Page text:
Comparing the sales of luxury homes in Victoria priced over $4 million in 2021 and 2023, Glynis MacLeod, a Senior Vice-President of Sales at Sotheby’s International Realty Canada, says the number of transactions remain constant, however, with an 11 per cent decrease in the average selling price. The listing period has also ballooned from 63 days to 105. MacLeod attributes this to luxury sellers harbouring unrealistic expectations, noting that many properties will eventually be re-listed at lower prices. “The longer a property has been on the market, the more negotiable it is,” she says. “A luxury home in Victoria might be someone’s second home. When the market contracts, those are the properties people want to sell first.”

Building on that point, financial pressures serve as an incentive to close quickly, particularly for all-cash offers. “Cash is king,” she says, adding that Victoria’s luxury real estate market presents a robust investment opportunity. “We’re unique because we offer retirees the promise of a warm climate in Canada [where they can] receive healthcare.” MacLeod believes the influx of remote workers relocating to Victoria are contributing to the market’s current sustained demand. “When the market slows down, people focus on the core neighbourhoods, like Oak Bay, where prices remain consistently high. But when the market picks up, that’s when more people start looking beyond those core areas.”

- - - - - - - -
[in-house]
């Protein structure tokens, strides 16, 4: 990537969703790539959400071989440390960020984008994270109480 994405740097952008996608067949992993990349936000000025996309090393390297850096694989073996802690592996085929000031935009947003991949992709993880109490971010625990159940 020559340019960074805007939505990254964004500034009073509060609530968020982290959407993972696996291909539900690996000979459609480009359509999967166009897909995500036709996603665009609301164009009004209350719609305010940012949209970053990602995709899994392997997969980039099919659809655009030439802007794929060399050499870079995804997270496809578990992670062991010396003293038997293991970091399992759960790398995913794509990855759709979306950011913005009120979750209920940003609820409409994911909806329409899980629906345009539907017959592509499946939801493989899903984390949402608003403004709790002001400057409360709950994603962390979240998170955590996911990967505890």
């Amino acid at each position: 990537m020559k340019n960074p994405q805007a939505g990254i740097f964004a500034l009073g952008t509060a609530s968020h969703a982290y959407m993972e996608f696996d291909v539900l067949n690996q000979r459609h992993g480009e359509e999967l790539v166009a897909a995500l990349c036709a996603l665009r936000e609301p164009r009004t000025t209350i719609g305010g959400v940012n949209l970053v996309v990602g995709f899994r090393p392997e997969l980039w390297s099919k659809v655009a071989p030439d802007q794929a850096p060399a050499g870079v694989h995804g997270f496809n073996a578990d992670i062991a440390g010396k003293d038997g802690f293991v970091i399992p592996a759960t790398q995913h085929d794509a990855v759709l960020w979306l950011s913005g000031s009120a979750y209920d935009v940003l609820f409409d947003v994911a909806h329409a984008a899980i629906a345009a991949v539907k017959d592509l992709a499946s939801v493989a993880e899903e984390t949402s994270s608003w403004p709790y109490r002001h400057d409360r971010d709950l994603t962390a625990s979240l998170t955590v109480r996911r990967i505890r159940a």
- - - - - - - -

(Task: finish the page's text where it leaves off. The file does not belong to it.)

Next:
Renata Reid, a Senior Vice-President of Sales at Sotheby’s International Realty Canada, notes that unlike other cities, Calgary has not witnessed a similar slowdown or price drop. “We saw an increase in new listings — up 40 per cent since 2022 — but there was low inventory,” Reid reports, attributing the market’s resilience to an influx of people relocating to the city. “Some of the people moving here are adopting hybrid setups, where they’re keeping their job elsewhere and occasionally flying back and forth.”

For those entering Calgary’s luxury market, Reid highlights the city’s approachable real estate prices with compelling savings opportunities. “People are able to buy so much more in terms of land and sometimes in terms of multiple properties.” One trend she’s observing is buyers acquiring multiple houses. “They focus on getting a property in a great school district for their own family residence,” she adds. “And then maybe buy another two homes near the university as investments.” In a market brimming with smart real estate prospects, why stop at one transaction?

By Eric Mutrie — *Insight: The Art Of Living Magazine – The Metamorphosis Issue.